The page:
Ah, summer! In an alpine racers light, (and just about everyone else’s) it is a time to sit back, relax, and unwind. Maybe visit a beach, get a tan, and reflect on a hard fought season, and of course, to look forward to the next.
Summer isn’t all tanning and idleness however. While not traveling to far reaches of the country, and in some cases the very far corners of the world to find some on snow training, your time is packed with, (or should be packed with), training your body to handle the rigorous demands of your sport.
Being a professional athlete is a choice. But to be competitive, you must adopt the lifestyle that comes with it. I didn’t always empathize with that sentiment as when I was 12 or 13 my brother Jesse walked into our TV room to find a younger, much chubbier me, having a lunch of cheese balls straight from the canister. Much to my chagrin, (and benefit), he took them away and sent me to make a “real” lunch.
Yes, as I have learned since that day, you cannot survive an athletic career purely on talent, and your body most certainly cannot sustain a full ski season without feeling negative effects if you do not train your body in the off season.
So how do we prepare ourselves to excel in this physically demanding sport of ours when the rest of the summer slackers start to lose their edge half way through the season?
The obvious answer is time spent in the gym. Nothing beats good weight training and explosive power sessions to mimic the forces you feel during skiing. But this is summer, and when you weary of staring at yourself in the mirror as you do yet another rep, it might be time to step outside and get some cross training in.
Here are some alternative training regimens that I like to implement on a day-to-day basis.
As simple as it sounds, hiking is a great way to get some fresh air and work on the part of the body that is predominantly one of your most important features in ski racing; your legs.
Hiking is something that I’ve been doing for as long as I can remember and as I was reverting out of my cheese ball years, I would hike almost everyday in the summers with my sister and 3 dogs.
It can be dangerous from time to time however, as my sister and I found out one day when a downhill biker came barreling down on us and as I calmly reached for my dog standing far off to the side of the trail, the only warning I had for what happened next was a small scream from my sister as the tire went into my back. When I came to, I was upside down lying in a couple inches of water and my sister standing above me screaming at the biker who had hit me at full speed. After my protective sister had reduced the guy to tears, I apologized and sent him on his way.
Don’t be dissuaded though. I have had many more successful attempts since then, and it is a great and simple way to get lean and strong. When you are ready to amp it up to the next level, I encourage implementing hill sprints into your hike. Start with 5, 15-second sprints with a 2 to 1 rest ratio, and work your way up to a minute or more with 15-second progressions. Each progression should at least have 5 intervals in it. Hill sprints are fantastic for working your anaerobic system, which correlates strongly to a run in a GS or slalom course, which is typically a one-minute sprint. Remember to take your time and improve at your own rate.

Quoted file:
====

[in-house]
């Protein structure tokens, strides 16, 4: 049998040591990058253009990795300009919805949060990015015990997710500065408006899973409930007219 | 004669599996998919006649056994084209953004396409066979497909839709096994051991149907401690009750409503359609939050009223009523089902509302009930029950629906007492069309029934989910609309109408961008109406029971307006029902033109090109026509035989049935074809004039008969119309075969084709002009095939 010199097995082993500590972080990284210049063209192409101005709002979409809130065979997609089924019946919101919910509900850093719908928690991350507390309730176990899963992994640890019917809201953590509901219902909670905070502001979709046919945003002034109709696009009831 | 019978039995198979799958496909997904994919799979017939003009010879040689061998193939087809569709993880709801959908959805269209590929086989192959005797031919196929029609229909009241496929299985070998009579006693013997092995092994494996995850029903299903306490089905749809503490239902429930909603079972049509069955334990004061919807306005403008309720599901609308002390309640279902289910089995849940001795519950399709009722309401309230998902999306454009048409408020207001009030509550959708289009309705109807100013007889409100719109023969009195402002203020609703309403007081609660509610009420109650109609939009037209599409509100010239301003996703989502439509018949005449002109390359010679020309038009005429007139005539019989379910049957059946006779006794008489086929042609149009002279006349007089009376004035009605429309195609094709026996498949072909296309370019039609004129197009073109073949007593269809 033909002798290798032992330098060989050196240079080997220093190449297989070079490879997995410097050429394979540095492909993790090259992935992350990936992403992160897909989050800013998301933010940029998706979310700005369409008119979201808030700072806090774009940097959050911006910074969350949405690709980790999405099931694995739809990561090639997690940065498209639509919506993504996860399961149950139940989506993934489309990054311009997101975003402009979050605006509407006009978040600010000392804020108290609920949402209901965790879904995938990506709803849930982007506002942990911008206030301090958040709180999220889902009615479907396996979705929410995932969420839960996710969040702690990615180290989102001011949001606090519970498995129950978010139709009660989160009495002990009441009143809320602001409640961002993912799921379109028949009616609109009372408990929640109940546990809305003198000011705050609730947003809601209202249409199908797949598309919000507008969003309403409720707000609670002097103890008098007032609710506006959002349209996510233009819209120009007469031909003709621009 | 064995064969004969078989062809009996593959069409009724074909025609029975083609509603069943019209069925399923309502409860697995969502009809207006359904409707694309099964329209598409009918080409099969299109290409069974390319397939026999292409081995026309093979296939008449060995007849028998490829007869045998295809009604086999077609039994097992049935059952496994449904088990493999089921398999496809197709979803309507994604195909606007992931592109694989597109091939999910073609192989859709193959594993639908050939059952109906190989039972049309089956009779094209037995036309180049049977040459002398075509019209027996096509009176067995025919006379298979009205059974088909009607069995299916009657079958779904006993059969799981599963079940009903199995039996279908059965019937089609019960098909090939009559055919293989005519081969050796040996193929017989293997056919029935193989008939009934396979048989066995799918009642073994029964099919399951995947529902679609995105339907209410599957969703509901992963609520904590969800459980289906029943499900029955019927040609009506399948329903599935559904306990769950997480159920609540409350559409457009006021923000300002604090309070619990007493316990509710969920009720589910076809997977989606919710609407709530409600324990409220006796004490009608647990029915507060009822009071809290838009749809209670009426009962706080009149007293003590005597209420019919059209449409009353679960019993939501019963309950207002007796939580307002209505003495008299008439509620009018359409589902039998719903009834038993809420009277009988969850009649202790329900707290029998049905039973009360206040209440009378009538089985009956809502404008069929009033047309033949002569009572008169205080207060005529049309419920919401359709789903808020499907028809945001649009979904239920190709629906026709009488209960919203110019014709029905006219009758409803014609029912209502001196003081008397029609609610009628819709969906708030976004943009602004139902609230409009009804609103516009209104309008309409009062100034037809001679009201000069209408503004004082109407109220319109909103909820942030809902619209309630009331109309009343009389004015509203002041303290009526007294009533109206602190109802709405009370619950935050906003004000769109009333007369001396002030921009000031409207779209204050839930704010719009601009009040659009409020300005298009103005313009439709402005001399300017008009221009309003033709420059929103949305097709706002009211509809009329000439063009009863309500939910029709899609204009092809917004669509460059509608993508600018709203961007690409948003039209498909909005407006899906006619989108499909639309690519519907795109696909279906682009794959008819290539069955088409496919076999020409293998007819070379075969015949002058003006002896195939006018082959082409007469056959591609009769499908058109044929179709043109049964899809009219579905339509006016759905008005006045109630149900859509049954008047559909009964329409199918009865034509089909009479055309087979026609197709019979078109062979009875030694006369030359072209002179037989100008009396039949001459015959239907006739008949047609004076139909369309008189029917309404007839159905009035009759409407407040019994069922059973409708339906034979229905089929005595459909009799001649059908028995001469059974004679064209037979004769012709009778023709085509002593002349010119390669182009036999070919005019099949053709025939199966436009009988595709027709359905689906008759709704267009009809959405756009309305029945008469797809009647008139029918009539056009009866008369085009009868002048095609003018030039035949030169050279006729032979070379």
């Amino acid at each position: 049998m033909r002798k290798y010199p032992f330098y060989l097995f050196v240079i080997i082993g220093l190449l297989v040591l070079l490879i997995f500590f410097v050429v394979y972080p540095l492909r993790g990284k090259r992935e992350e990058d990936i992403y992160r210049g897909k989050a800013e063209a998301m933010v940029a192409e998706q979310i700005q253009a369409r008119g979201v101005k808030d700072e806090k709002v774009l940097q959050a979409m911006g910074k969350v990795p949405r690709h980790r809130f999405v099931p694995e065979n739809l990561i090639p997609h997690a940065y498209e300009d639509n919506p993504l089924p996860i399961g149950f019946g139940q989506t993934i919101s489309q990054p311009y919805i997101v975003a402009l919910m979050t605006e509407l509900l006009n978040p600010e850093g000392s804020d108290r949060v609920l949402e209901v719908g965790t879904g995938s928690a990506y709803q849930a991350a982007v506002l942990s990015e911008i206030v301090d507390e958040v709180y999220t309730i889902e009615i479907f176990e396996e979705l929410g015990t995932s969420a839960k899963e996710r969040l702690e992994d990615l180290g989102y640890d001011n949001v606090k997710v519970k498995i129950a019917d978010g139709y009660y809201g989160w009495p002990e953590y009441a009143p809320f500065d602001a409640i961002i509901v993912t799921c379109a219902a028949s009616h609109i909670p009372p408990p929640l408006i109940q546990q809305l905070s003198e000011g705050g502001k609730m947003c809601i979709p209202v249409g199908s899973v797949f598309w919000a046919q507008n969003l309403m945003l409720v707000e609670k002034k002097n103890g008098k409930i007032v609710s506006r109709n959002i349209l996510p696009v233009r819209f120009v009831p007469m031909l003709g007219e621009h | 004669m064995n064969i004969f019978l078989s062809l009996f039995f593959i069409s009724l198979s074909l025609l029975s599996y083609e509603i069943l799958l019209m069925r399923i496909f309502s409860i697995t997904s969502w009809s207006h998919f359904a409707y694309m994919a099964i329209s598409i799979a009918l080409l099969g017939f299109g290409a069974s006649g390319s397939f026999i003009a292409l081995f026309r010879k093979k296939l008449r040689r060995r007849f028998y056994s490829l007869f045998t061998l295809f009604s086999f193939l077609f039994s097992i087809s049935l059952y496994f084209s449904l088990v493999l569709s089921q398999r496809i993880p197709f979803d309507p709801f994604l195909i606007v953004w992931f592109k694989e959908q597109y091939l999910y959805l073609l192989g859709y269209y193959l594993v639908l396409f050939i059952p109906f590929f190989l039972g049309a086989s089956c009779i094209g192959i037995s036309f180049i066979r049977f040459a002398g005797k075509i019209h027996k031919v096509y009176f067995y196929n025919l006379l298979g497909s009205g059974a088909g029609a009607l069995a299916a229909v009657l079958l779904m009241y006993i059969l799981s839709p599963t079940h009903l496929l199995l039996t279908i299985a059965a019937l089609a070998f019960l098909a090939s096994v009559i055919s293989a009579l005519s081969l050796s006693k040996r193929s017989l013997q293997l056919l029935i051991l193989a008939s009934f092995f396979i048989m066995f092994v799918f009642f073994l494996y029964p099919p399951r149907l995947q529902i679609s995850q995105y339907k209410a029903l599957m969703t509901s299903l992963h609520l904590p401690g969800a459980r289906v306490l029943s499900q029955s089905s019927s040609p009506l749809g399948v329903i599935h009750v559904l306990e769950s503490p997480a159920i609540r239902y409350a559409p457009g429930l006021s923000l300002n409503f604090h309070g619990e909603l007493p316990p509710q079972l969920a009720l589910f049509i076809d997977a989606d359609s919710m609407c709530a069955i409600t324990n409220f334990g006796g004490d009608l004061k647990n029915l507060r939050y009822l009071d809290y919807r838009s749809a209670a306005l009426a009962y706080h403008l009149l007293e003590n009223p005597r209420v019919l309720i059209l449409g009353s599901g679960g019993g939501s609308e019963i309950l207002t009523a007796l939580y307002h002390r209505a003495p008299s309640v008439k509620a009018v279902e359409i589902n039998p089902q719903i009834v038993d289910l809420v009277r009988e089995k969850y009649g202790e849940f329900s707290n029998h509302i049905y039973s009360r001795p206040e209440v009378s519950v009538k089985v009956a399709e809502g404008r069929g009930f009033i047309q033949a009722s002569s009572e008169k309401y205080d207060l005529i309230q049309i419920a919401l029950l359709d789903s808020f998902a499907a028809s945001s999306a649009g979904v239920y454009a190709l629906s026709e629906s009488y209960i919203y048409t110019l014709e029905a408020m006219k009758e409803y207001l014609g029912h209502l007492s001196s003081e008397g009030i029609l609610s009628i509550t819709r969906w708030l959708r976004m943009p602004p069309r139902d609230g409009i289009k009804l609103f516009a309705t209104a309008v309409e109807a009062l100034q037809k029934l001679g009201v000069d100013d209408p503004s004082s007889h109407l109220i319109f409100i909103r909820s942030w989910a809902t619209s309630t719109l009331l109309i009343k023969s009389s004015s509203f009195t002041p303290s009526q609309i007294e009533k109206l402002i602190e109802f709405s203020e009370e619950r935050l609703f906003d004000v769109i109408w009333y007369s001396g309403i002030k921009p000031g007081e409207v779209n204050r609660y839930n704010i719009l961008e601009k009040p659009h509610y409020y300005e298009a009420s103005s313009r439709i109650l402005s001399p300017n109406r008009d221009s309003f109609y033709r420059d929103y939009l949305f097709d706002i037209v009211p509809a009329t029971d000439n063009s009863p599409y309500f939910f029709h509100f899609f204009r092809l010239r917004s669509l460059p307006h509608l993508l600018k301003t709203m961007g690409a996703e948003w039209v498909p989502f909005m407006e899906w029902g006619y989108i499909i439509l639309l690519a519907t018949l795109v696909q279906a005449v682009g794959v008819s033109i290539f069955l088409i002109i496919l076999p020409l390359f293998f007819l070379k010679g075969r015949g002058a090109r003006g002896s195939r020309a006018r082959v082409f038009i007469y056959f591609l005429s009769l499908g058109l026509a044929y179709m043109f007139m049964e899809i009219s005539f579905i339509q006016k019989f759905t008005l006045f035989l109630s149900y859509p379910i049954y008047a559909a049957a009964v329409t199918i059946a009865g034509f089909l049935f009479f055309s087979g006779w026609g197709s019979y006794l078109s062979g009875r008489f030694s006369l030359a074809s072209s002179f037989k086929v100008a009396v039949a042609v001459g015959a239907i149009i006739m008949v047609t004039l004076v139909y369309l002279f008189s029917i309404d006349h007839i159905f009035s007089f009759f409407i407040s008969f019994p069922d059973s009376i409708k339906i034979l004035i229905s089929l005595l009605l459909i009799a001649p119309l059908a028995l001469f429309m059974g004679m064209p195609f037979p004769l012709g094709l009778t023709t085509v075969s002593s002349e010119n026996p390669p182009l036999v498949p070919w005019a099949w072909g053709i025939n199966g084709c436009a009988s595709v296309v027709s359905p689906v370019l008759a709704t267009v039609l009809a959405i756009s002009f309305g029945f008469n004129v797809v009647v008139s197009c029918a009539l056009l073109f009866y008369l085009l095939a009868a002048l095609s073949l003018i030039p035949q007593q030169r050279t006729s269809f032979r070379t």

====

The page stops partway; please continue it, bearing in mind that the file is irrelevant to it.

Being outside on hot and humid days can be rough in the summer though, and sometimes you wont feel like trekking up a hillside. So if you happen to find yourself on a body of water this summer, go for a swim. Swimming is incredible exercise that works every single muscle of your body. Even if you do not know your strokes, it is extremely beneficial to doggy paddle for half an hour. If you can go longer, then do so.
Being in the water is a good test of your aerobic capacity, and if you really want to push it, try the ocean, or go surfing.
Last fall I went on a surfing trip off the coast of Maine, and despite only having surfed two or three times prior, I paddled myself out into the extremely choppy surf we had that day. For two hours I fought the waves and repeatedly got pegged by the fins of my board in the chest. I probably swallowed about two gallons of water and only managed to ride the top of a couple waves with my knees before falling headfirst into the swell and getting pegged again, but I came back to shore that day feeling more physically drained than I had all summer. It is intense how physically demanding it is when you are battling the ocean.
Summer is certainly a great time to unwind, and time in the gym is fantastic. But incorporating some diversity in your training can reduce the monotonous motions that are likely to drain your motivation.
Regardless of your summer training plans, just remember that an athlete’s happy place is when they are doubled over gasping for air after that last rep or after that last push to the summit. Having that confidence when your skis hit the snow and your boots click in could mean the difference between a good season, and a season that turns your passion into a career.